La Vida SoCal: A Starbucks on Every Corner
Well, at least 2.5 per every square mile in Santa Monica, with yet another on the way
By Tony Peyser
There are a huge number of Starbucks Coffee locations and — this may come as a surprise to some of you — all 23,768 of them are in Santa Monica.
Actually, it just seems like that. There are 21 at the moment. Someone possessing far superior math skills than yours truly crunched the numbers and concluded this averages out to around 2.5 Starbucks stores for each of Santa Monica’s 8.4 square miles.
This city of 90,000 has been called many things over the years, but no one can accurately argue it’s under-caffeinated.
Santa Monica’s 22nd Starbucks location is poised to replace the Carousel Café burger stand and adjacent businesses at the base of the Santa Monica Pier in structures that date back to about 1920. Regrettably, these long-familiar buildings with colorful façades and outdoor patios along the boardwalk don’t qualify for landmark status because of too many alterations over the past 90-plus years.
Starbucks arrived in Seattle in 1971, but coffee culture was already in full swing in California before that with landmark coffee houses like The Med (short for Mediterraneum) on Telegraph Avenue in Berkeley in the mid-1950s. The Med is so iconic that a scene in “The Graduate” shows Ben hanging out there until he spots Elaine get on a bus and gives chase.
The popularity of places like The Med quietly created a new order for American life: home, work, coffee house.
When I left Berkeley in 1974 and came back to Los Angeles, I was stunned at how hard it was to find something like The Med. The first place I remember meeting the need was City Café, which opened in 1981. (Yeah, I know: Technically it was a restaurant, but the coffee was unforgettable.) Melrose Avenue wasn’t exactly happening then unless your idea of a hotspot was an abundance of plumbers, guys who could fix your vacuum cleaner and furriers. But City Café led the way to making Melrose hip, a singular feather in the cap of its trailblazing owners, Susan Feniger and Mary Sue Millikan.
It takes guts to try and make an indie coffee house work. Hell, it even takes guts to figure out how to make a good cup of coffee.
I remember when an ice cream parlor on Melrose called Double Rainbow figured (like many places back then) it could get a piece of the burgeoning coffee craze. I went in one time (I was the only customer) and the one person behind the counter had New Guy practically tattooed on his face. I ordered a triple espresso. A few minutes later, he handed me a cup. My brow furrowed. I tentatively sniffed it and then took a tiny sip. I handed it back to him and noted, “You know, this kind of looks like bouillon.” He nodded. “Kind of tastes like it, too.” He sighed and refunded my money.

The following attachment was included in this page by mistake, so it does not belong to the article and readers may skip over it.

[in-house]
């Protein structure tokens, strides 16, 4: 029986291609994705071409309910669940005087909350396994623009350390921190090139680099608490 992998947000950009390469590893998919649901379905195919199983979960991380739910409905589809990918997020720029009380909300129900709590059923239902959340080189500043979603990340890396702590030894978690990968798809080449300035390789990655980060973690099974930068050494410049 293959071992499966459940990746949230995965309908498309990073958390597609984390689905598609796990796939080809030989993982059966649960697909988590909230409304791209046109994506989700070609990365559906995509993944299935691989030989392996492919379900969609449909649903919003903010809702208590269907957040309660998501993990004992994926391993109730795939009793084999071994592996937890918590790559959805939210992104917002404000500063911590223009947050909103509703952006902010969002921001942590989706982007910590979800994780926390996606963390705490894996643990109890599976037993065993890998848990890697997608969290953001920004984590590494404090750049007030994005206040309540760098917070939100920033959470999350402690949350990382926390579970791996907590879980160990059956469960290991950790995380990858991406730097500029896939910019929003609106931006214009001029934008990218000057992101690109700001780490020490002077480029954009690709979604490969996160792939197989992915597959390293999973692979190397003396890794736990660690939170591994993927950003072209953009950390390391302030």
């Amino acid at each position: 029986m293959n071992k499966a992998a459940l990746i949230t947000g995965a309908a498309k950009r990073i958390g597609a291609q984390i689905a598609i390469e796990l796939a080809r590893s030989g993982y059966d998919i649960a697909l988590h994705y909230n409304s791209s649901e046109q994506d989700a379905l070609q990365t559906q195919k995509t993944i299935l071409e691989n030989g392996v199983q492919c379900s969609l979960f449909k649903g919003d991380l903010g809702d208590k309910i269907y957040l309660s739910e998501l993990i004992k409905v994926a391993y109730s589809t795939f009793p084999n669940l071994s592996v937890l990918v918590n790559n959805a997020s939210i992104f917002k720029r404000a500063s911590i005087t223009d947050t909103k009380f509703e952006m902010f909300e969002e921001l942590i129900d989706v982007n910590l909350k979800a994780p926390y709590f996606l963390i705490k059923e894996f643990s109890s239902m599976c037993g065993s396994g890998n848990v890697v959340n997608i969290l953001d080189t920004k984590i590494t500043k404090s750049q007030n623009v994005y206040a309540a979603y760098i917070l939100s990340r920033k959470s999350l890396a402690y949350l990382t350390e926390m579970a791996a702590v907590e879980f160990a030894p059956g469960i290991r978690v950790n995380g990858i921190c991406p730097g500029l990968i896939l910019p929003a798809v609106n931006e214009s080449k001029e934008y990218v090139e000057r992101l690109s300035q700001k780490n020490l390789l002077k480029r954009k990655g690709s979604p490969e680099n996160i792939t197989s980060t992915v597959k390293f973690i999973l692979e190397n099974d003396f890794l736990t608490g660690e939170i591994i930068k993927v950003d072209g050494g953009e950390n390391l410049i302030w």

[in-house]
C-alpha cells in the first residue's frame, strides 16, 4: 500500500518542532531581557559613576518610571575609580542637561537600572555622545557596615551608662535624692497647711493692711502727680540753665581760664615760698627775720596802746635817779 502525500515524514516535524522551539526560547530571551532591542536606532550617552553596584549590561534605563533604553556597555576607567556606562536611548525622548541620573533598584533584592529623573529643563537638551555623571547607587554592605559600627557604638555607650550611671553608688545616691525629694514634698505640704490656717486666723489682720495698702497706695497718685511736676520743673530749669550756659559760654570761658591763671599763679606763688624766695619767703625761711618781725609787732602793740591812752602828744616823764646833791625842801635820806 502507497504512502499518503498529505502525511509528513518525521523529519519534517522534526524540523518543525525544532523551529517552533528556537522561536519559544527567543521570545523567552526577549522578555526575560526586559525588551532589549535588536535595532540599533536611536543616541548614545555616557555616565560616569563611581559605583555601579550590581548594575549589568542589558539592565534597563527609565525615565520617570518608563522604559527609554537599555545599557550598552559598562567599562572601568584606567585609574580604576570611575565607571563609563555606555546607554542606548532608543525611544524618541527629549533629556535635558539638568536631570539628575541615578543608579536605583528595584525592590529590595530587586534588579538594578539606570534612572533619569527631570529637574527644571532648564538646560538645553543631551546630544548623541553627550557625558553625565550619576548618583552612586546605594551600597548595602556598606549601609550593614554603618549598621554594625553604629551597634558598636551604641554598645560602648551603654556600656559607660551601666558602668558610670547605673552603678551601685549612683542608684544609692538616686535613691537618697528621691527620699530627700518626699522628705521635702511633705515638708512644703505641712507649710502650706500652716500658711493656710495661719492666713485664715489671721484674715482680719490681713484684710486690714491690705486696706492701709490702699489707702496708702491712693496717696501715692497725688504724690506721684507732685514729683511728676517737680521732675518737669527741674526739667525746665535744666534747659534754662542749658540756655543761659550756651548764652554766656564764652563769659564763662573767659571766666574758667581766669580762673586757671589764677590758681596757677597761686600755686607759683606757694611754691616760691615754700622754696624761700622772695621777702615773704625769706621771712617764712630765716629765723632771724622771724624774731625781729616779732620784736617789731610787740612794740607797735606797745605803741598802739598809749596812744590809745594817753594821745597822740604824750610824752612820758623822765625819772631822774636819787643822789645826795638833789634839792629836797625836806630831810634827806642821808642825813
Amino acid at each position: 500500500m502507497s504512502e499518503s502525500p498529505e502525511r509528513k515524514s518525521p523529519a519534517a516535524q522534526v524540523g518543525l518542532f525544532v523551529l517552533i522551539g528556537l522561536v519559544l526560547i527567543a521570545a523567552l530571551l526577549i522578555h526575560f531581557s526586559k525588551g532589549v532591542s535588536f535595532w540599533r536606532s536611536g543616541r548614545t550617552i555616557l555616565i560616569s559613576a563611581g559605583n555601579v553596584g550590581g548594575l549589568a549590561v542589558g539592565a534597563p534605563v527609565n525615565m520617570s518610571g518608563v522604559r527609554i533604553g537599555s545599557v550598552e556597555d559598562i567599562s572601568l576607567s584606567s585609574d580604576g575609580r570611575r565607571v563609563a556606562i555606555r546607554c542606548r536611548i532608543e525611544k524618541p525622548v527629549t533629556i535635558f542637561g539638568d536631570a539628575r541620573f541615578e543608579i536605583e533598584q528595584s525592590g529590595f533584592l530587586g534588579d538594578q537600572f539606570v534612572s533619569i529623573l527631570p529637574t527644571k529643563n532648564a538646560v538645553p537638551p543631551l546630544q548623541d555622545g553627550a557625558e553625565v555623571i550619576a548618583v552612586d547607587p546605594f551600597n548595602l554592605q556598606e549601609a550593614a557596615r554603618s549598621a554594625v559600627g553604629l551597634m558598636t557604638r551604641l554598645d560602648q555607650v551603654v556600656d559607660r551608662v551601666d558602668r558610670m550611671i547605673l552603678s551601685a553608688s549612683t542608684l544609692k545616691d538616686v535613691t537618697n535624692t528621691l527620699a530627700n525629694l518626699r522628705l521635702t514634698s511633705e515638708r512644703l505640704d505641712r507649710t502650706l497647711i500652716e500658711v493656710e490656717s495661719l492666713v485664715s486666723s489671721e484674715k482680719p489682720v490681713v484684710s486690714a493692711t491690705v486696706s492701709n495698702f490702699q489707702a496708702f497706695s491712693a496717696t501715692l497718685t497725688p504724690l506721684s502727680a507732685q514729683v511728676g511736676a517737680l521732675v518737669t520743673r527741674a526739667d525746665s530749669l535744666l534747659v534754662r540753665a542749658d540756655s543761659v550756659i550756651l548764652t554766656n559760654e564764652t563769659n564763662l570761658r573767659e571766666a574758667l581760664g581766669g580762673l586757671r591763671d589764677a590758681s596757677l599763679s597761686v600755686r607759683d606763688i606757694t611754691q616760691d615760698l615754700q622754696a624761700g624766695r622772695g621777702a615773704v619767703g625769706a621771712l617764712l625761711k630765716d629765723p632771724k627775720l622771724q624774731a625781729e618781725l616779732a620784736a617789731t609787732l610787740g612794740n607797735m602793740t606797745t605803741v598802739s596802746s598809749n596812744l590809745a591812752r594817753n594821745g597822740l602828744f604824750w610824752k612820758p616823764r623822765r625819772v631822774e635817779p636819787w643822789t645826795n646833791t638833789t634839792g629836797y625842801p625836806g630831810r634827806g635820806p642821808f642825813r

Today, Starbucks has only two real corporate rivals: Peet’s Coffee & Tea and The Coffee Bean & Tea Leaf, which each have just two locations in Santa Monica.
But there is a pitfall of Starbucks’ massive, global success: You can’t be a conglomerate and still be considered Bohemian, cool and cutting edge.
This basic fact (and Santa Monica’s apparently insatiable lust for coffee) is why non-chain coffeehouses are flourishing in Santa Monica — Primo Passo Coffee Co., Caffé Luxxe, Dogtown Coffee, Espresso Cielo, Lo/Cal Coffee & Market, La Monarcha Bakery, Funnel Mill, M Street Kitchen, UnUrban Coffee House, 18th Street Coffee House, Urth Caffé, Cora’s Coffee Shoppe, Demitasse, Café Bolívar, Elabrew Coffee, Espresso Cielo, The Refinery and the relatively new Café 212 Pier among them.
There are also two Groundwork Coffee locations, an outpost of the rising local chain Philz Coffee, a Spazio Caffe location and the flagship location for Bulletproof Coffee.
At some point in the late 1970s, Howard Schultz was a just a crazy kid from Brooklyn with a jones for java and a dream. It would’ve been easy to root for him back then. The same cannot easily be said of Howard Schultz, the CEO of Starbucks Corporation. This is the inevitable downside of going from underdog to overlord.
This is also why some locals are less than thrilled with another (no, make that yet another) Starbucks in Santa Monica. Yes, they do make terrific coffee. And, yes, the people who work there are, as a rule, incredibly nice. It’s just that some of us prefer to see variety on the coffeehouse landscape.
When I was a regular freelancer for the Los Angeles Times years ago, I remember driving into the newspaper’s main parking lot and then slamming on the brakes in a mixture of horror and astonishment. I saw no people. I did, however, see around 100 brand new and identical white compact cars. What the hell was up? Had all reporters been whisked away in some kind of heretofore unknown vehicular rapture?
No, nothing quite that extreme. I later learned this was a recently delivered fleet of cars to be used by a host of Times employees. That vision of unassailable conformity was not reassuring: It was spectacularly unsettling. Seeing indie anything — book stores, music stores, restaurants —in our insanely over-franchised world will always be a welcome sight.